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The Climate Book, created by Greta Thunberg review – an angry call for action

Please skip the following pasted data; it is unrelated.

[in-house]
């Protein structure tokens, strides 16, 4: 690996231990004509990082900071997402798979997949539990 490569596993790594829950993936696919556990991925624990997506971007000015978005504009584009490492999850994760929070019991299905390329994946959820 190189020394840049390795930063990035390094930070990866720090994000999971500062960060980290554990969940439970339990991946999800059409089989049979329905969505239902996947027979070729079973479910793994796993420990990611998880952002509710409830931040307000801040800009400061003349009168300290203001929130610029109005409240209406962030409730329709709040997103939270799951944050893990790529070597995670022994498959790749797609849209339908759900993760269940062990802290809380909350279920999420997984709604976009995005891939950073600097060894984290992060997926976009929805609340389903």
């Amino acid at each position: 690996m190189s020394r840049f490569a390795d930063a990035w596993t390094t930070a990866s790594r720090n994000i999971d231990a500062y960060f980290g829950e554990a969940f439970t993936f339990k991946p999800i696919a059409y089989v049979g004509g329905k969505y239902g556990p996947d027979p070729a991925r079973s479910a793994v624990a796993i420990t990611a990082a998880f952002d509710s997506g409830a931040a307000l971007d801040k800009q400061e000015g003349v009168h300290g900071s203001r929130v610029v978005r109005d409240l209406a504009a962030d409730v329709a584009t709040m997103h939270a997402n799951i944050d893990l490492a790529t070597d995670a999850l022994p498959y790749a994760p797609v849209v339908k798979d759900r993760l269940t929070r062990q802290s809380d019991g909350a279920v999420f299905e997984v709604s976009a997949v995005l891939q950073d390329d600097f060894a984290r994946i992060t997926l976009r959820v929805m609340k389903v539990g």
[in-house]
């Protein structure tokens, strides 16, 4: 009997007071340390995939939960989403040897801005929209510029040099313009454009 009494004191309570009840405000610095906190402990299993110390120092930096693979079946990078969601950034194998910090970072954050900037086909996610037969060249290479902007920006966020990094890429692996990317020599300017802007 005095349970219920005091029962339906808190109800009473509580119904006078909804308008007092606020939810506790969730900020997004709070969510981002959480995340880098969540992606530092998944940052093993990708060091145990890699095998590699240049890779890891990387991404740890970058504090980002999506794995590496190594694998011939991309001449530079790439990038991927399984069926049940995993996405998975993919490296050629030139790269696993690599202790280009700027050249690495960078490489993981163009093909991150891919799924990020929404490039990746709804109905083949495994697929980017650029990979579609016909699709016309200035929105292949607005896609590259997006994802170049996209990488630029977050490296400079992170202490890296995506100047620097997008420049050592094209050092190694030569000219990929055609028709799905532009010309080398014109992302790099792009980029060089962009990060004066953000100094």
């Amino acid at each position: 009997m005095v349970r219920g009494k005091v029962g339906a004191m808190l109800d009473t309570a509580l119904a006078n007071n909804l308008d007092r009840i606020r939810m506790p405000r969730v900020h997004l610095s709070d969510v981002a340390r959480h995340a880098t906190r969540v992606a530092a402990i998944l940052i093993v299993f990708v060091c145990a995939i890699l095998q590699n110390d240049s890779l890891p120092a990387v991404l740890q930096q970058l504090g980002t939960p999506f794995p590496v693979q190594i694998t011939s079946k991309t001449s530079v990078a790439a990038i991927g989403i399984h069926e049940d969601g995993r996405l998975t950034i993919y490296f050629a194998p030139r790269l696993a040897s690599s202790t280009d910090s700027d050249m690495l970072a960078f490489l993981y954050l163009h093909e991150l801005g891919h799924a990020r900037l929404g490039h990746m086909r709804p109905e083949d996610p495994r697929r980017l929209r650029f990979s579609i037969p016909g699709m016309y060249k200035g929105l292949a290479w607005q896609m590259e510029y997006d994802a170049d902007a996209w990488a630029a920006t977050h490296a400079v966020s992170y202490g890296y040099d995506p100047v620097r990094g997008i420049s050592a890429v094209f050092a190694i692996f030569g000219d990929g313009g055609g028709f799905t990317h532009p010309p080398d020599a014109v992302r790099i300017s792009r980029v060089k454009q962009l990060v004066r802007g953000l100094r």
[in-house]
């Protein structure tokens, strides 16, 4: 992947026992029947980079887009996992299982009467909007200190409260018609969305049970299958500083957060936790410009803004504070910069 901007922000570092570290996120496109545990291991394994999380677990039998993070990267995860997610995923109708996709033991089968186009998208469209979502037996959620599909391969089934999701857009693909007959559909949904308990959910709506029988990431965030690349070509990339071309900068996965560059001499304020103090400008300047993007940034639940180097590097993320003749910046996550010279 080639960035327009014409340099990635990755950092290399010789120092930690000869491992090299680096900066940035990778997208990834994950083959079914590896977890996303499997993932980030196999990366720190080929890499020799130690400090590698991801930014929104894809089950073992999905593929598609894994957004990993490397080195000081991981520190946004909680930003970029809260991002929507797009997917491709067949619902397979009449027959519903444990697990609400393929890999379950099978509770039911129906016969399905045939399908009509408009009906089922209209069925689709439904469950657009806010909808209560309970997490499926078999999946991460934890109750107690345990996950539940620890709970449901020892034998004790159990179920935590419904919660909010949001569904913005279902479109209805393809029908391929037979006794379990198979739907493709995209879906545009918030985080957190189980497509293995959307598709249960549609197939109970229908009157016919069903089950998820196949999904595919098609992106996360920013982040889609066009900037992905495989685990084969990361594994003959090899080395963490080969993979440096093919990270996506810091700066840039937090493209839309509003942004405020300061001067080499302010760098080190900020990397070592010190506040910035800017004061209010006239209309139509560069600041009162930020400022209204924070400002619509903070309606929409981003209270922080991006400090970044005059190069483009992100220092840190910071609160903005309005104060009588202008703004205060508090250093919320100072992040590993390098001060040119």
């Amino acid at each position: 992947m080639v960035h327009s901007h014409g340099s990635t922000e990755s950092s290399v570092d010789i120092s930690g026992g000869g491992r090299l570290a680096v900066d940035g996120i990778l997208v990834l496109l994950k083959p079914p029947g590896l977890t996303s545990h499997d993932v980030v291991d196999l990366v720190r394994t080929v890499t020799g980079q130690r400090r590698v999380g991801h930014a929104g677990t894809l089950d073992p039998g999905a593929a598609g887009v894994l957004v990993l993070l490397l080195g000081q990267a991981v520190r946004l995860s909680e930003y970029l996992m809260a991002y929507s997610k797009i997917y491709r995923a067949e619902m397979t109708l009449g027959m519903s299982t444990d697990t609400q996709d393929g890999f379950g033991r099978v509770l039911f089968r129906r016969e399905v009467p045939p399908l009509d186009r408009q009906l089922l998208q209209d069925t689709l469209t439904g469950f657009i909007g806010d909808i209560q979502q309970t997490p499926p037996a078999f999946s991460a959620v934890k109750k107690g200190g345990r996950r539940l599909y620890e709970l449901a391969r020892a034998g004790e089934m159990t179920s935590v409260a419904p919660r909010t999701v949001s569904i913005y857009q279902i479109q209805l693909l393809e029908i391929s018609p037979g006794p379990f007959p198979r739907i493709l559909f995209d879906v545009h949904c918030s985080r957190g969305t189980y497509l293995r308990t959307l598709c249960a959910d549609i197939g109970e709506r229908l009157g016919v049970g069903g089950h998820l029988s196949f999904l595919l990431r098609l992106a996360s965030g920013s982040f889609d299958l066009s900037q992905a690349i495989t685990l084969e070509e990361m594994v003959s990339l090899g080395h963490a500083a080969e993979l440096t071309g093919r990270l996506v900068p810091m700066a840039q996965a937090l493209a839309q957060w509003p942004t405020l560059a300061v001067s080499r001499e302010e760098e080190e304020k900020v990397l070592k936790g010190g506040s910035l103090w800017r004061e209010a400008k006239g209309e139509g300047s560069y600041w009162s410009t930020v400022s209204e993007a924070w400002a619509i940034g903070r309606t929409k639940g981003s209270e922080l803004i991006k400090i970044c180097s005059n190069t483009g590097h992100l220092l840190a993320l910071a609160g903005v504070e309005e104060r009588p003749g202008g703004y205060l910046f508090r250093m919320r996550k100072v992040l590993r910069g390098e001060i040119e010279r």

The environmental activist curates a supergroup of climate experts in a valuable set of essays, which at times risk overwhelming the reader Being Greta Thunberg is no picnic. Still not yet 20, she has fame but not wealth and an army of obsessive detractors who cannot seem to decide whether she is a puritanical fanatic, a gullible puppet or an attention-seeking hypocrite and therefore call her all three. What they hate most, I think, is her effectiveness. A teenager from Sweden has succeeded in dramatically escalating the discourse around the climate emergency. Global heating is not a dire possibility but a present reality; reducing it is no longer just a question of looking after the planet but of preserving human civilisation in a recognisable form. Thunberg is unusual (but should not be) in speaking and behaving in a manner appropriate to what the science tells us, ripping away the standard sticking plasters of reassurance and consolation to leave only raw urgency. She is often dismissed as a Cassandra but, of course, the whole point of the Cassandra story is that she was right. The Climate Book coincides with COP27, just as the UN environment agency has acknowledged that there is “no credible path” to keeping global heating below 1.5 degrees celsius above pre-industrial levels. The current figure is 1.1; at the present rate of carbon emissions, it could go as high as 3.2 by the end of the century. As Thunberg writes: “Hope is something you have to earn.” Continue reading...

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